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Re: Fwd: Re: Fwd: Digital Signatures for Credentials

From: Melvin Carvalho <melvincarvalho@gmail.com>
Date: Fri, 21 Nov 2014 15:55:16 +0100
Message-ID: <CAKaEYh+a42Rm8aKPHq7Ys7zYN5LYHFPbm_2n6Ce=_e0v0nPPxQ@mail.gmail.com>
To: Harry Halpin <hhalpin@w3.org>
Cc: Dave Longley <dlongley@digitalbazaar.com>, ☮ elf Pavlik ☮ <perpetual-tripper@wwelves.org>, W3C Credentials Community Group <public-credentials@w3.org>, "public-socialweb@w3.org" <public-socialweb@w3.org>, Stéphane Boyera <boyera@w3.org>
On 19 November 2014 19:09, Harry Halpin <hhalpin@w3.org> wrote:

> To be clear, I think the Social WG will use JOSE for all existing and
> future Web standards in this space where digital signatures and JSON
> delivery of encryption is required for the aforementioned reasons (none
> of which seem seriously argued with below - note that key discovery is
> orthogonal to formats), as new signature formats are out of scope for
> the Social WG.
>
> They are in scope for the JOSE WG. If you wish to have a discussion with
> JOSE, you are more than welcome to take that up that up with the JOSE WG
> at the IETF, although be clear that SM is not a competing specification
> or standard by the W3C but  an pronto-specification of a Community
> Group. If the IETF wishes to adopt some part of SM, they could.
>
> The W3C co-ordinates with IETF over standards and so it makes no sense
> for the W3C to produce a competing standards for signing and encrypting
> JSON. All Payments-based future work simply adopt JOSE as needed, and if
> the use-cases of SM are actually realistic, they can be taken up by the
> JOSE WG in future versions.
>

Harry, perhaps I am misreading your statement, it's absurd to advocate that
*all* payments based future work adopt JOSE, imho.  Not least for the fact
that not all payments work on the web will even be JSON.  I am already
reusing the normalization and signature work that has been largely
standardized by the web payments and credential group.

Hard to imagine that this can be an official W3C position.


>
>    cheers,
>        harry
>
>
> On 11/19/2014 05:31 PM, Dave Longley wrote:
> > On 11/18/2014 11:20 AM, ☮ elf Pavlik ☮ wrote:
> >> Feedback from Harry Halpin, who acts as W3C staff contact in Social WG
> >> and Web Cryptography WG.
> >>
> >> -------- Forwarded Message --------
> >> Subject: Re: Fwd: Digital Signatures for Credentials
> >> Resent-Date: Tue, 18 Nov 2014 16:13:12 +0000
> >> Resent-From: public-socialweb@w3.org
> >> Date: Tue, 18 Nov 2014 17:13:02 +0100
> >> From: Harry Halpin <hhalpin@w3.org>
> >> To: ☮ elf Pavlik ☮ <perpetual-tripper@wwelves.org>,
> >> public-socialweb@w3.org <public-socialweb@w3.org>
> >>
> >> I believe if we have to do signed data in the Social Web, we'll use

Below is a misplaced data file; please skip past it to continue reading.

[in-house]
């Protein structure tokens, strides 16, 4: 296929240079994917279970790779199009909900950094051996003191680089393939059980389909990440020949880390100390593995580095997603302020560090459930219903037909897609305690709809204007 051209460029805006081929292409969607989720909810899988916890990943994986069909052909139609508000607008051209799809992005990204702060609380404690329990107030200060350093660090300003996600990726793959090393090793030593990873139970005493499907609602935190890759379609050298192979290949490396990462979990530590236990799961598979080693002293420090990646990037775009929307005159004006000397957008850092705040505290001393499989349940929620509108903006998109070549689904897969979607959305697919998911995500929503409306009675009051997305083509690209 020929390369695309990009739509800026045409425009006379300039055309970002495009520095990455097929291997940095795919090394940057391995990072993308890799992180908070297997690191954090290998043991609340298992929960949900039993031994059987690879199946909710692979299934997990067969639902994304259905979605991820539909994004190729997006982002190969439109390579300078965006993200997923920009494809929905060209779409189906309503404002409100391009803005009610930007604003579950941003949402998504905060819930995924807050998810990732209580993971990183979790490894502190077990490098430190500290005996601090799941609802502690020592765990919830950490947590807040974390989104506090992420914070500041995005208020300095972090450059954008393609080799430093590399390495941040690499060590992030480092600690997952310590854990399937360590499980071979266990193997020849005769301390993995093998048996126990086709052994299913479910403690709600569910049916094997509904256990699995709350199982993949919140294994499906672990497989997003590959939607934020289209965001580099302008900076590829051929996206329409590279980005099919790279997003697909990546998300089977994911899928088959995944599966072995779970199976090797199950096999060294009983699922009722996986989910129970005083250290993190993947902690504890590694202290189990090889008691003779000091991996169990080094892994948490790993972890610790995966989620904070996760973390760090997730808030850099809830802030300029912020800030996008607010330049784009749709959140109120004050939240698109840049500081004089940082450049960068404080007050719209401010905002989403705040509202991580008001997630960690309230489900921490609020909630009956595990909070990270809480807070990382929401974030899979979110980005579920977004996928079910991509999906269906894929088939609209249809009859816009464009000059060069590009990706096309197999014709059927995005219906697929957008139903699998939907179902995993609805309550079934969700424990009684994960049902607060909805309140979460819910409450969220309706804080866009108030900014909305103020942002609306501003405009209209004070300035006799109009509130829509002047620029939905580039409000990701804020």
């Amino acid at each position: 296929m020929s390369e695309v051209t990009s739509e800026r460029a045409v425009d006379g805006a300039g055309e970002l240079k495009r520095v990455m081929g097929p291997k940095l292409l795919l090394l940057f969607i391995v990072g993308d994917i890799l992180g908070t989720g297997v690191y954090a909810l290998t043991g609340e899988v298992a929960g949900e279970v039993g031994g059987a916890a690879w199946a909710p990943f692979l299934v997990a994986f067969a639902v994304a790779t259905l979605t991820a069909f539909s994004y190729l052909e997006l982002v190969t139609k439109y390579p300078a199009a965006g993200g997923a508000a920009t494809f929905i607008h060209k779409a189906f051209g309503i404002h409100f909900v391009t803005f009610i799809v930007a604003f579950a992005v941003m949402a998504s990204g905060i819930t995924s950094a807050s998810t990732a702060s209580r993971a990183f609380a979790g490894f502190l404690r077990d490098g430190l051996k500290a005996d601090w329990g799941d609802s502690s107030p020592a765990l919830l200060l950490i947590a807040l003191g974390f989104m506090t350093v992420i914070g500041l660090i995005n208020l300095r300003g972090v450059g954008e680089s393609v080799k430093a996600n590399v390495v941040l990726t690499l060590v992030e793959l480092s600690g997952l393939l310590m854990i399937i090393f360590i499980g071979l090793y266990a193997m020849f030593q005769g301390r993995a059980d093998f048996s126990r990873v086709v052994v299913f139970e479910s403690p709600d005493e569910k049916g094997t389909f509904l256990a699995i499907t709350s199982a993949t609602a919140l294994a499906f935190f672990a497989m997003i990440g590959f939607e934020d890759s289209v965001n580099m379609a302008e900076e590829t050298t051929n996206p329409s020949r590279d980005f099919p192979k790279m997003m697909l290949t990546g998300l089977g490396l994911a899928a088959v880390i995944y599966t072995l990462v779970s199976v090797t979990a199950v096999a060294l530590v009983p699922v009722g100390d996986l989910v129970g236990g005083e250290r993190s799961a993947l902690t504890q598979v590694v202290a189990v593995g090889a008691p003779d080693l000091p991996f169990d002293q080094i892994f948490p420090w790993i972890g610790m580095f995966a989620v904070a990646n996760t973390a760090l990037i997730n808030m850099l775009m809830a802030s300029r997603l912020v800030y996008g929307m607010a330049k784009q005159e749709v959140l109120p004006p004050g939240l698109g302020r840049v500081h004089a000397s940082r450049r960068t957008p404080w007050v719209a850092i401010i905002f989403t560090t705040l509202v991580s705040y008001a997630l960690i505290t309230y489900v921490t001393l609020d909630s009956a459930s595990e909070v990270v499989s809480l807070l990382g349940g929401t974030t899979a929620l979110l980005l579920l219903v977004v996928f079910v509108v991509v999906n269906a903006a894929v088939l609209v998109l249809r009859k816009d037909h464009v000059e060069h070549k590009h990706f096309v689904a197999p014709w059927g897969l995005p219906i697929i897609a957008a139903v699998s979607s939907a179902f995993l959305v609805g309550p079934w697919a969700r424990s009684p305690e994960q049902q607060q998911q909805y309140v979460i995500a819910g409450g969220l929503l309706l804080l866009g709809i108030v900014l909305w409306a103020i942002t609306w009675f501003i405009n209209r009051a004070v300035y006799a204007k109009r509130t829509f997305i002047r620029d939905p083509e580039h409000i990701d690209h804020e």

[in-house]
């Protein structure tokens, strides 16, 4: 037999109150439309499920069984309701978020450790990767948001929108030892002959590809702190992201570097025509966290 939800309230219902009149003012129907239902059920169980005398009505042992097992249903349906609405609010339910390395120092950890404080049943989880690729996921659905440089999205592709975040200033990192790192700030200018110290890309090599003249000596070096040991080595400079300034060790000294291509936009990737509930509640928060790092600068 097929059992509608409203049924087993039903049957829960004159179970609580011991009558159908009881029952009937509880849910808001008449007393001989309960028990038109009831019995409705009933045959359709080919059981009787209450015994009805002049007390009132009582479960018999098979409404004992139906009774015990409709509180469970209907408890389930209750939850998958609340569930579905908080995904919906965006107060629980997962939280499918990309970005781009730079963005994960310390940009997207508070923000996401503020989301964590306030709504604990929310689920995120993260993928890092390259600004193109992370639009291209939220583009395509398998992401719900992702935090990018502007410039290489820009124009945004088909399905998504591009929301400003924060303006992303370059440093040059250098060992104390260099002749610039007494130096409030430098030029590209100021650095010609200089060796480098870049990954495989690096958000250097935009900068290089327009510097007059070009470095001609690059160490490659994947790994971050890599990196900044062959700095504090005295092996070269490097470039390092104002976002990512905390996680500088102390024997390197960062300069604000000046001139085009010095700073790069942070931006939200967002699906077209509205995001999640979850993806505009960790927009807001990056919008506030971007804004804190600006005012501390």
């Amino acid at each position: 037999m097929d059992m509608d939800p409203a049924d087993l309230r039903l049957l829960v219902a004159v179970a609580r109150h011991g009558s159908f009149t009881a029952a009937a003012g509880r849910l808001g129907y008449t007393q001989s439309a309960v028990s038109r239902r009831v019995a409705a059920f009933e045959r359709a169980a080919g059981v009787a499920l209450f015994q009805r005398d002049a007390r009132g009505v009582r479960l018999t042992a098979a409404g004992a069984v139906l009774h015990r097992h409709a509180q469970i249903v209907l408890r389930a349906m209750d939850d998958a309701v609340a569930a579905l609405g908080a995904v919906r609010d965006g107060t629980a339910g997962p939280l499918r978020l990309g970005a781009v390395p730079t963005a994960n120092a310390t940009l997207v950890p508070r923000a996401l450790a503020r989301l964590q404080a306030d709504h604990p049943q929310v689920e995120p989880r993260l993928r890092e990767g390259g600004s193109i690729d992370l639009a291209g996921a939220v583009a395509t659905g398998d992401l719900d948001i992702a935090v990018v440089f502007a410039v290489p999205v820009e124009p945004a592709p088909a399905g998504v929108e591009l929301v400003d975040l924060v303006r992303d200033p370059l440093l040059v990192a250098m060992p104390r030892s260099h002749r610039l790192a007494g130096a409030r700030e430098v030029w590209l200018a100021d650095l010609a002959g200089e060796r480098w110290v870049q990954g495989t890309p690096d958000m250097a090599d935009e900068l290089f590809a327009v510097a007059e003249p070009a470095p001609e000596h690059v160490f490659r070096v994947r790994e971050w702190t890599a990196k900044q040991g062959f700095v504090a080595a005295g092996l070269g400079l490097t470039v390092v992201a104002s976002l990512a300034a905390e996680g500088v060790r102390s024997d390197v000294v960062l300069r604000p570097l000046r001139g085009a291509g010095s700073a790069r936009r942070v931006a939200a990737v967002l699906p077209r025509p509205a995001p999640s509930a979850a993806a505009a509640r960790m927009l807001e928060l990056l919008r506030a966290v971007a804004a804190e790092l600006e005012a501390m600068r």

> >> JOSE, as that is supported widely, has gone through widespread security
> >> review in the IETF where it was standardized, and is supported in
> >> browsers via W3C WebCrypto.
> >
> > It's true that these are pros for an existing technology. As Manu
> > mentioned, there are also drawbacks for JOSE -- as is the case for any
> > technology. I think there's a debate worth having here. Note that the
> > pros listed here can only be the result of a technology that has been
> > around longer than the alternatives under consideration. A new
> > technology that addresses the drawbacks of JOSE, while bringing along
> > less undesirable drawbacks of its own, could similarly go through
> > security review, make use of W3C WebCrypto, and potentially gain wide
> > use. These aren't advantages that speak to the technology itself.
> >
> >> I believe the largest difference seems to be that JOSE is for generic
> >> JSON, while Manu's idea for signatures specializes for JSON-LD and thus
> >> includes a graph normalization step for RDF.
> >
> > Just to be clear: The JSON-LD solution can also work for generic JSON in
> > the same way that the JOSE solution does. JOSE effectively strips away
> > the JSON formatting in the signed payload by obscuring everything as a
> > base64 blob. You could just as easily take a base64 blob and put it in a
> > JSON-LD container as you could put it in a JOSE JSON container. So the
> > JSON-LD approach already supports what JOSE does, as you can mark up a
> > JOSE JSON message as JSON-LD. Using an RDF normalization algorithm to
> > produce a canonical serialization to be digitally signed adds value. For
> > example, it works with *more* than just JSON; it allows you digitally
> > sign data that is transported using any RDF syntax. I'd expect that kind
> > of technology to be very valuable to the Social Web -- and the Web in
> > general.
> >
> > By the way, let's be careful not to use language that personalizes this